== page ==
Outdoor Olympic athletes adjusting to warm weather
KRASNAYA POLYANA, Russia — Cross-country skiers are looking for precisely the right wax to cut through the mush. Jumpers are trying to land in snow that’s way too soft. Freestyle skiers and snowboarders are bailing out of their best tricks on courses that, even way up on the mountain, are melting under the Sochi sun.
Temperatures climbed well above 50 even on the Sochi Games’ highest hills, exposing huge patches of green around the mountain venues. If it wasn’t clear with the warmth on Monday, it became definitively so by the second afternoon of alarmingly balmy weather: The Winter Olympics have become the Warm Olympics.
Bode Miller went from pre-race favorite during training runs down an icy hill to eighth-place finisher when the downhill course got slushier Sunday. He was still second-guessing himself Tuesday for not trying a different ski setup.
“It would be a tough call to be like, ‘The weather is changing, we’re just going to go completely throw a dart in the dark and hope it hits.’ We had to stick with what we knew,” Miller said. “In hindsight, it was a mistake, because on training day, it was boilerplate ice and you needed a lot of edge. ... And on race day, you needed to be more subtle, more smooth.”
Puffs of low-hanging, gray clouds caressed the peaks of nearby brown mountains covered with bare trees as Miller and other men’s Alpine racers adjusted to a Rosa Khutor course that went from slick to slushy, affecting the way skis react. At least they got in some official work Tuesday. Citing high temperatures, officials called off the training for the women in a bid to preserve the track for their downhill today, when it’s supposed to reach 50 degrees.
Mauro Pini, who coaches World Cup overall champion Tina Maze, said “only the last two or three gates” would be slow. But he said it probably will be the softest downhill snow all season.
Dmitry Chernyshenko, head of the local organizing committee, told The Associated Press that it hasn’t been warm enough to warrant tapping into reservoirs of snow stored near the mountain venues. Dismissing handwringing over the weather, he said: “It’s not a big surprise for us. We’re a subtropical city.”
Outdoor sports, of course, often find themselves at the mercy of Mother Nature. The last pre-Olympic World Cup weekend for Alpine skiing demonstrated that.
Too much snow scrapped training in St. Moritz, Switzerland, and fog forced cancellation of the last men’s downhill before Sochi — a race already moved from Germany because of a lack of snow. Women’s races were shifted from one resort in Slovenia to another because there wasn’t enough snow, only to have rain and fog wipe out a giant slalom at the new spot.
Then there’s Alpine history at past Olympics. Four years ago, too-warm, too-wet weather in Whistler, British Columbia, delayed the start of racing. At Turin in 2006, the women’s super-G was postponed 24 hours, and the combined event was split over two days. Skiing at the Nagano in 1998 waited for two days, and officials shoehorned nine races into 10 days, even staging more than one on a single day. At Sarajevo in 1984, both downhills were postponed.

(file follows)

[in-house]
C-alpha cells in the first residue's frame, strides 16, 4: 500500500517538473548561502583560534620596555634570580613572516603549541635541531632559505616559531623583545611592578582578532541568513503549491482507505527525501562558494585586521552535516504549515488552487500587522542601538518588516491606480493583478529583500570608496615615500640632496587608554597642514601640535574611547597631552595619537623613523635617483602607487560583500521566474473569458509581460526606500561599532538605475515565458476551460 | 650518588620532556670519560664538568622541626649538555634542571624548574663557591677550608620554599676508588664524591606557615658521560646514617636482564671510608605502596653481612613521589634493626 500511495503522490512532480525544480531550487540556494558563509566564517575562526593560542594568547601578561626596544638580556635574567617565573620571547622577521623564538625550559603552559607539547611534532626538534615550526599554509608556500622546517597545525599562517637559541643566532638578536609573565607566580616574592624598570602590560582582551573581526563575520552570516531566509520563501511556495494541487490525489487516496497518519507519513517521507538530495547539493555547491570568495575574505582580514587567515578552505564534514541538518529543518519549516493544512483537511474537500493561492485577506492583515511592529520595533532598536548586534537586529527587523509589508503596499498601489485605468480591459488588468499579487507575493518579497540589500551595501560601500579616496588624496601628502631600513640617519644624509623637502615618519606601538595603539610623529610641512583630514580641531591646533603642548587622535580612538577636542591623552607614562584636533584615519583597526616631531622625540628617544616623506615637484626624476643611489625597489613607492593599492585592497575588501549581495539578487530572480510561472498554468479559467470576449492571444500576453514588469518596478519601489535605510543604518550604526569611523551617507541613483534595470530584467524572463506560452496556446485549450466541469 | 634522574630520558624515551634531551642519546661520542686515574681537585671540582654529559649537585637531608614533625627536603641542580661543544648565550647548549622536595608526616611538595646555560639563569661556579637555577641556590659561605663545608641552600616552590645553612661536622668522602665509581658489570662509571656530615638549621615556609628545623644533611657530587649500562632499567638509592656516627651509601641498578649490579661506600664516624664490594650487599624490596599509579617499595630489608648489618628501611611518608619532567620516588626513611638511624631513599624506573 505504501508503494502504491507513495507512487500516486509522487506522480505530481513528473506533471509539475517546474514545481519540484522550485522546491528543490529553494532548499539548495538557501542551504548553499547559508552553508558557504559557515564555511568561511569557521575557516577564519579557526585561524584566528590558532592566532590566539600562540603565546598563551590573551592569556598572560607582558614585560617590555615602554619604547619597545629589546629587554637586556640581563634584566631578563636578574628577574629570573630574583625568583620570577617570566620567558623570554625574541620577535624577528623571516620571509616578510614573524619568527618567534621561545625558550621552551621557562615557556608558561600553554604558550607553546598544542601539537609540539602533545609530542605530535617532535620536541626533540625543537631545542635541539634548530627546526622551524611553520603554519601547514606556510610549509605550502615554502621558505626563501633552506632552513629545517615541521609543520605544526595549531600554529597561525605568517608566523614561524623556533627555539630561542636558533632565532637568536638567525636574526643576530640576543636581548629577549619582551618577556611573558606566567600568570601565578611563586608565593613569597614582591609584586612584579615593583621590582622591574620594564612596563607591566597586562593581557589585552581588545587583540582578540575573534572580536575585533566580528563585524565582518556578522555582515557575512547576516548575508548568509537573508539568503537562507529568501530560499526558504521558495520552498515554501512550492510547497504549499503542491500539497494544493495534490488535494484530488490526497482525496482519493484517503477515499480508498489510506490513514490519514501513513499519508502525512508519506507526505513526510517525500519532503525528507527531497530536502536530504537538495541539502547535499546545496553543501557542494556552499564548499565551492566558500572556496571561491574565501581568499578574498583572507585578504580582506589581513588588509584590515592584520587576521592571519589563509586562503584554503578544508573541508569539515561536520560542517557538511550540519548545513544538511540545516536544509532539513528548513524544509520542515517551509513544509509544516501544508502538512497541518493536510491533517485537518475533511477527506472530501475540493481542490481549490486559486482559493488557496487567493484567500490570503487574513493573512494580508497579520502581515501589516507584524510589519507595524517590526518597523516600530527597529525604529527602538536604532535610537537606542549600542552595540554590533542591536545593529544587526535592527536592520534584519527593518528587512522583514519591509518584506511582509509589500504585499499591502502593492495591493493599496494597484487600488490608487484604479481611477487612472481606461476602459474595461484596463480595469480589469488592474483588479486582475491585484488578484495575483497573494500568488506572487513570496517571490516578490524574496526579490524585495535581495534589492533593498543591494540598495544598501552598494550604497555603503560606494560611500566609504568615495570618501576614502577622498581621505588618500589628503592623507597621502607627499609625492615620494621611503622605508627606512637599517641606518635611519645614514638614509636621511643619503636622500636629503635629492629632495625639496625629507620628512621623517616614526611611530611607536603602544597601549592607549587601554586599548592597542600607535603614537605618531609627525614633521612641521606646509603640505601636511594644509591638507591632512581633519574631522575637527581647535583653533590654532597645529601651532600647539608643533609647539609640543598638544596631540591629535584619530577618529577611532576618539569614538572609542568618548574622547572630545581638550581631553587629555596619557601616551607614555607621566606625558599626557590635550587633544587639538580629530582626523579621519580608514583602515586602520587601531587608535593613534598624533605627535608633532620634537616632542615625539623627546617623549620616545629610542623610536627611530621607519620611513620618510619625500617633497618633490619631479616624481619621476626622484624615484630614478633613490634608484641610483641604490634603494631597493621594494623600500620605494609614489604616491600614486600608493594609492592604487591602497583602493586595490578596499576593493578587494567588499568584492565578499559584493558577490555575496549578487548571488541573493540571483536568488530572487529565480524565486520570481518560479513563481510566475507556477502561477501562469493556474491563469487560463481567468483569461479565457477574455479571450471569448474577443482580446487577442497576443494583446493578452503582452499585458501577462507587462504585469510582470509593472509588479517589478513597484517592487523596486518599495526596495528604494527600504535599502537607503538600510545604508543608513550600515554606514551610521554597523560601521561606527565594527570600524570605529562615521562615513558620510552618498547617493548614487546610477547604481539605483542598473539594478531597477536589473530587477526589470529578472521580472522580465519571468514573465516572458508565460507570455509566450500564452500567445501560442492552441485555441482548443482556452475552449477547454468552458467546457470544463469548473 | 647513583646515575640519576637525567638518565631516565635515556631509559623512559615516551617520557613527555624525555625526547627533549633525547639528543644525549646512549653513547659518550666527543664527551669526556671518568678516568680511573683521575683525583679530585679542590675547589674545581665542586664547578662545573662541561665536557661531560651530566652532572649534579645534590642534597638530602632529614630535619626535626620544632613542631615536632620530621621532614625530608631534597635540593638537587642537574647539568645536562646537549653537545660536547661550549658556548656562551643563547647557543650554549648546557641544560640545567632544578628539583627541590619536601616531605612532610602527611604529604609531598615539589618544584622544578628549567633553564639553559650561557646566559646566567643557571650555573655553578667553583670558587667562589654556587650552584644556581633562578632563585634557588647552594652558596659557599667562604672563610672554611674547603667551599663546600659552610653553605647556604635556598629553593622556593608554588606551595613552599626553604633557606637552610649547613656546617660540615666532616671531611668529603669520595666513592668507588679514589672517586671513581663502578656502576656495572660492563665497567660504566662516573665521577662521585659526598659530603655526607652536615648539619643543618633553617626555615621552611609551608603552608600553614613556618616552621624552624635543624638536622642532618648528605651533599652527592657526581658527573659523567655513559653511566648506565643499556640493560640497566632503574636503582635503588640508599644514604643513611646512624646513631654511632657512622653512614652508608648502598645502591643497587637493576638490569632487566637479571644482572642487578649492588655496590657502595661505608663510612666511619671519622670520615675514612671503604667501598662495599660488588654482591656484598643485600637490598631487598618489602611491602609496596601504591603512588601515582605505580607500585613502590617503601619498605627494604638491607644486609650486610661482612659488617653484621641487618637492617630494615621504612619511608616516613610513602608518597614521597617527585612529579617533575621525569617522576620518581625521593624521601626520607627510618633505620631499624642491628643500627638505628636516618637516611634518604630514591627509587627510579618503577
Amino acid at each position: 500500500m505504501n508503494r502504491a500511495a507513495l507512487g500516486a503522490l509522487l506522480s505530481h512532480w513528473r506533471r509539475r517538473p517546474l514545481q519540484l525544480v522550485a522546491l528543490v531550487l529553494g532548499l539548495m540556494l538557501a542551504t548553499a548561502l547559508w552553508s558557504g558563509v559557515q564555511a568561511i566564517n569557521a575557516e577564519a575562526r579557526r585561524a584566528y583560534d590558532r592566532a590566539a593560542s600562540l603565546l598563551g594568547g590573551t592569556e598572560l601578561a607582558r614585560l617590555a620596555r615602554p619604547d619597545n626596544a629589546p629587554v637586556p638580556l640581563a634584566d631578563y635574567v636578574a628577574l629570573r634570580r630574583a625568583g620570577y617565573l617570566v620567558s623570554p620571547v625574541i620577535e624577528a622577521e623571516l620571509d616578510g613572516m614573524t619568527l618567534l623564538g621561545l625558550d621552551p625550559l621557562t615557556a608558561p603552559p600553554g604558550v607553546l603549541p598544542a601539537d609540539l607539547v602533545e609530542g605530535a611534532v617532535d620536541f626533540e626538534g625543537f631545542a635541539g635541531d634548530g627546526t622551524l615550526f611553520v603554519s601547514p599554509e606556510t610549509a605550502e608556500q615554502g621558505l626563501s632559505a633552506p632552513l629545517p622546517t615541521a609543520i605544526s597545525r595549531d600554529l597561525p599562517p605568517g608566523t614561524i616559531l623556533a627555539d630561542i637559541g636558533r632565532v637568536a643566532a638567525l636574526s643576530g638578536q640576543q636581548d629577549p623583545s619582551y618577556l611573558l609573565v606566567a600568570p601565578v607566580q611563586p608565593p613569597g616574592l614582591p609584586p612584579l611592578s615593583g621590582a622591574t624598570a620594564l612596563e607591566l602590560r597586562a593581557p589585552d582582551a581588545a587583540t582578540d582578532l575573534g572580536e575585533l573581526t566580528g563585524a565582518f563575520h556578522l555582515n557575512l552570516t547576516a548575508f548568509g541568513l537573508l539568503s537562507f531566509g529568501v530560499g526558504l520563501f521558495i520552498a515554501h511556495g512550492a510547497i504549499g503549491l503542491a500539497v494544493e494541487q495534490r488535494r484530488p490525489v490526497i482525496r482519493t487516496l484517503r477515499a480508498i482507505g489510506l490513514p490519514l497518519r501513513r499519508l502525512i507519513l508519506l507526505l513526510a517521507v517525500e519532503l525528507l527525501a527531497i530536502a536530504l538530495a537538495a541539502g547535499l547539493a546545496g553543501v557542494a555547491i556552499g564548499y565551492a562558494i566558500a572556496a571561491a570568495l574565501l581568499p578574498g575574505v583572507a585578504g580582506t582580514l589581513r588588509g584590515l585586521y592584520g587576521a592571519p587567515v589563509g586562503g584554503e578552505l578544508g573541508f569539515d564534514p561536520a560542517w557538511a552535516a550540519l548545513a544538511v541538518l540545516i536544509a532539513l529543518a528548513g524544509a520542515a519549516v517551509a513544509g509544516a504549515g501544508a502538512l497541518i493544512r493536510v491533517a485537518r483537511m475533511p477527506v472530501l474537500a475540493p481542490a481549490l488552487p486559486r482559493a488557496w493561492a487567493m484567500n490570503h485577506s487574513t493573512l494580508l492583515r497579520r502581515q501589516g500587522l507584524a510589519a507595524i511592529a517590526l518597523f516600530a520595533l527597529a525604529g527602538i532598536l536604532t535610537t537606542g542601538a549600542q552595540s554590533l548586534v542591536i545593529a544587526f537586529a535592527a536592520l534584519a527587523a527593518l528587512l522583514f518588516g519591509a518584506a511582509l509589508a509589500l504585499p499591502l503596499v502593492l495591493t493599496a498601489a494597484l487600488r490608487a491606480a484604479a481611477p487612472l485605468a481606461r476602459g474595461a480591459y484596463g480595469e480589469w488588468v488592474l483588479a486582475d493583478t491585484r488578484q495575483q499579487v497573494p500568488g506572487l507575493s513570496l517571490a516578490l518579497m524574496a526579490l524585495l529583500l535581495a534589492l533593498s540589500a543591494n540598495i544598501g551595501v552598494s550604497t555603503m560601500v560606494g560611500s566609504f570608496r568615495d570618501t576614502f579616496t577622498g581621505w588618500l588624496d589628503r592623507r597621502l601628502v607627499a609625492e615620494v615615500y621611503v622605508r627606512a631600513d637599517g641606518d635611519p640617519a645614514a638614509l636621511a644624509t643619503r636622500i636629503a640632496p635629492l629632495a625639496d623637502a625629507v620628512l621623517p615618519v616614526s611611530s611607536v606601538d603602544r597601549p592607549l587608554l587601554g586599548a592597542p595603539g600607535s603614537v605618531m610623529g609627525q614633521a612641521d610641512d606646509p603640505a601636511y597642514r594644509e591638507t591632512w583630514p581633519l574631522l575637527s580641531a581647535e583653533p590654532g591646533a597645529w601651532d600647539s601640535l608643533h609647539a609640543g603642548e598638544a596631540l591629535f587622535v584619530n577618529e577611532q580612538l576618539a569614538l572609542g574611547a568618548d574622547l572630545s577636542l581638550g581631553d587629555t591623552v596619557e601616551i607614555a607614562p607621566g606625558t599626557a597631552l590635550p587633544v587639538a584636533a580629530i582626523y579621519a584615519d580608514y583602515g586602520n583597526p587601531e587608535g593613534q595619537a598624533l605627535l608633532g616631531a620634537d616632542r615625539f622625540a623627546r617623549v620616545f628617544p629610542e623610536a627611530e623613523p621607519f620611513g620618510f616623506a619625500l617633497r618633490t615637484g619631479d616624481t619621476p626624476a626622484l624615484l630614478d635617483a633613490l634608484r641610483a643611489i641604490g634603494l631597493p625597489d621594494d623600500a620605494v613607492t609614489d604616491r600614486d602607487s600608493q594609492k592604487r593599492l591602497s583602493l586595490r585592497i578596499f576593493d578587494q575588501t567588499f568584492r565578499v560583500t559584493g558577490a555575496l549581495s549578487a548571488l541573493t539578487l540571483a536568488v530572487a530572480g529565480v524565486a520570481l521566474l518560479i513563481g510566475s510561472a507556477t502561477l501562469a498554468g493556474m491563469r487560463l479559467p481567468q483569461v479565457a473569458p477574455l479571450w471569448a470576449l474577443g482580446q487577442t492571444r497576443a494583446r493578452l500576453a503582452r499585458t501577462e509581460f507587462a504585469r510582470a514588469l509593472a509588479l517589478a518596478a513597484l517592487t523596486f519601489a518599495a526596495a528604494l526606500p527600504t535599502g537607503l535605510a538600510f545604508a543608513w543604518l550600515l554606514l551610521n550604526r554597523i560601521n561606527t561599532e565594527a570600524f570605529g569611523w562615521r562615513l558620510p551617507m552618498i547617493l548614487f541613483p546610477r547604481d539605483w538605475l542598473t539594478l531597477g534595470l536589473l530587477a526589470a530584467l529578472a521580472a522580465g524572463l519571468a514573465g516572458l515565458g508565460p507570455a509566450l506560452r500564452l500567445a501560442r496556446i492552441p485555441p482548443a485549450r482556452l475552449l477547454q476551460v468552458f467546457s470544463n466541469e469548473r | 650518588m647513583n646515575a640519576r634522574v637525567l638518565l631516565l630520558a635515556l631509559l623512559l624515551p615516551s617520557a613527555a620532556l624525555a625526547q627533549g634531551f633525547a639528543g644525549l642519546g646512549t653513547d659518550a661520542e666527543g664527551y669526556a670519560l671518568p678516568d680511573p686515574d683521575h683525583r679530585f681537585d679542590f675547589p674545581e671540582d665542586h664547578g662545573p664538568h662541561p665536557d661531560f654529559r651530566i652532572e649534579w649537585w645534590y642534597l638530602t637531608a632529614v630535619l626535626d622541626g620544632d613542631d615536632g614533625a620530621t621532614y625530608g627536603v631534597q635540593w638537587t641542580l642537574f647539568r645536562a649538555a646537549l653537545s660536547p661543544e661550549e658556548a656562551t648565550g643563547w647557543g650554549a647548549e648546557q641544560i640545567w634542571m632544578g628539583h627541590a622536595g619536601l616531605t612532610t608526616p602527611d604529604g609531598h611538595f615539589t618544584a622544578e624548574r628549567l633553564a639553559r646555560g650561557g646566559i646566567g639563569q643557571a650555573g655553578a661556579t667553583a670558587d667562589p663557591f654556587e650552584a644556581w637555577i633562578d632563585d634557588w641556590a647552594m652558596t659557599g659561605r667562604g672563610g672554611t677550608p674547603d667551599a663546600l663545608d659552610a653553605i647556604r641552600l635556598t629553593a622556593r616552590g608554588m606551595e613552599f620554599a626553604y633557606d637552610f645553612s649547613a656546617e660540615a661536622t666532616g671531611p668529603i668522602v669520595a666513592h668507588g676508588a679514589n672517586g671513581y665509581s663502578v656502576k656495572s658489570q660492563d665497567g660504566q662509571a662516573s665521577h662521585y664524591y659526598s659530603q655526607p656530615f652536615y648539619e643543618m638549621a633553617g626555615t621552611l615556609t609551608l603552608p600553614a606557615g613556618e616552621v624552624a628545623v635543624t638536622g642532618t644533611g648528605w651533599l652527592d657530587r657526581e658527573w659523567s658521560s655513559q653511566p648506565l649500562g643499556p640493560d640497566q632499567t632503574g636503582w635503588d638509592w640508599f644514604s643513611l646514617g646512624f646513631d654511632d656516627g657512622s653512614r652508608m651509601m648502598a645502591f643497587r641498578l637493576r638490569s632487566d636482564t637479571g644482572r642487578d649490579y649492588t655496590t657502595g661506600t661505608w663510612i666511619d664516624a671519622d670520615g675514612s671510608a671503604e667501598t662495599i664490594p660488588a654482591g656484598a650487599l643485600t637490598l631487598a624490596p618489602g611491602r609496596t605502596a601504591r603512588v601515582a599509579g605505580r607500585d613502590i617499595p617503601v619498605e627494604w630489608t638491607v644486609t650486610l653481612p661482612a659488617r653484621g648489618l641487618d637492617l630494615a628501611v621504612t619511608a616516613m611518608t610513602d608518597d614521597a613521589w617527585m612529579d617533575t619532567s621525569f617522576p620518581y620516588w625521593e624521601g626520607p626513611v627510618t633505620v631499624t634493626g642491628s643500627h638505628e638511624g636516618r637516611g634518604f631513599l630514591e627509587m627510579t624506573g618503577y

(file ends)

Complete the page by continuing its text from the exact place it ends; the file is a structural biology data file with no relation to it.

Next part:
Such experiences among the Alpine set means, according to International Ski Federation race referee Guenter Hujara, “People ask us (to) go and help them.”
So on Monday, Hujara said, one Alpine expert worked with Sochi’s Nordic combined event, and on Tuesday, someone shuttled to snowboarding to help prepare for the halfpipe final featuring Shaun White.
American snowboardcross athlete Alex Deibold came with eight boards, twice the number he usually travels with, so he and his wax technician have options.
“There’s these subtle differences that have a big effect,” Deibold said. “We’ve been doing a lot of testing since we’ve been here.”
Over at the RusSki Gorki Jumping Center, site of ski jumping and Nordic combined, an increase of even several degrees can make landing more difficult.
“Holes and ruts form if the snow on the landing zone is not hard enough,” said Nordic combined athlete Wilhelm Denifl of Austria. “The snow becomes unstable, and if we are landing consistently in the same area, and at a high speed, the pressure associated with landing can make it unstable. And dangerous.”
At the Laura Cross-Country Ski and Biathlon Center, three racers crashed in the soft snow during the men’s freestyle sprint Tuesday, and there were other tumbles a day earlier. In cross-country skiing and biathlon, teams of more than a dozen technicians work to figure out the precise amount of glide and grip for a changing surface, and that can separate a medalist from an also-ran.
When it comes to Alpine skiing, 2006 gold medalist Ted Ligety says soft snow is inconsistent, which can be less fair.
“It’s the same running first as it is to run 30th if it’s really good conditions. That’s really the main reason we like it icy. It’s also more consistent underfoot and it feels safer to push on, safer to push your body, push the line, push the skiing,” the American said.
After watching Ligety and Miller train, Sasha Rearick, the head U.S. men’s Alpine coach, explained how skis slide on a colder, harder slope, and turn on a warmer, softer one.
A racer who comes from a technical background, such as Miller, gets more help on the ice than the slush, Rearick said.
Asked whether he was surprised about the temperatures so far, Rearick chuckled.
“I’ve spent a lot of time here. This is still mild,” Rearick said. “It gets warmer.”
AP Sports Writers Andrew Dampf, Graham Dunbar, Mattias Karen, Tim Reynolds, Dennis Passa, Will Graves and Pat Graham in Krasnaya Polyana, and Jon Krawczynski and Steven Wilson in Sochi contributed to this report.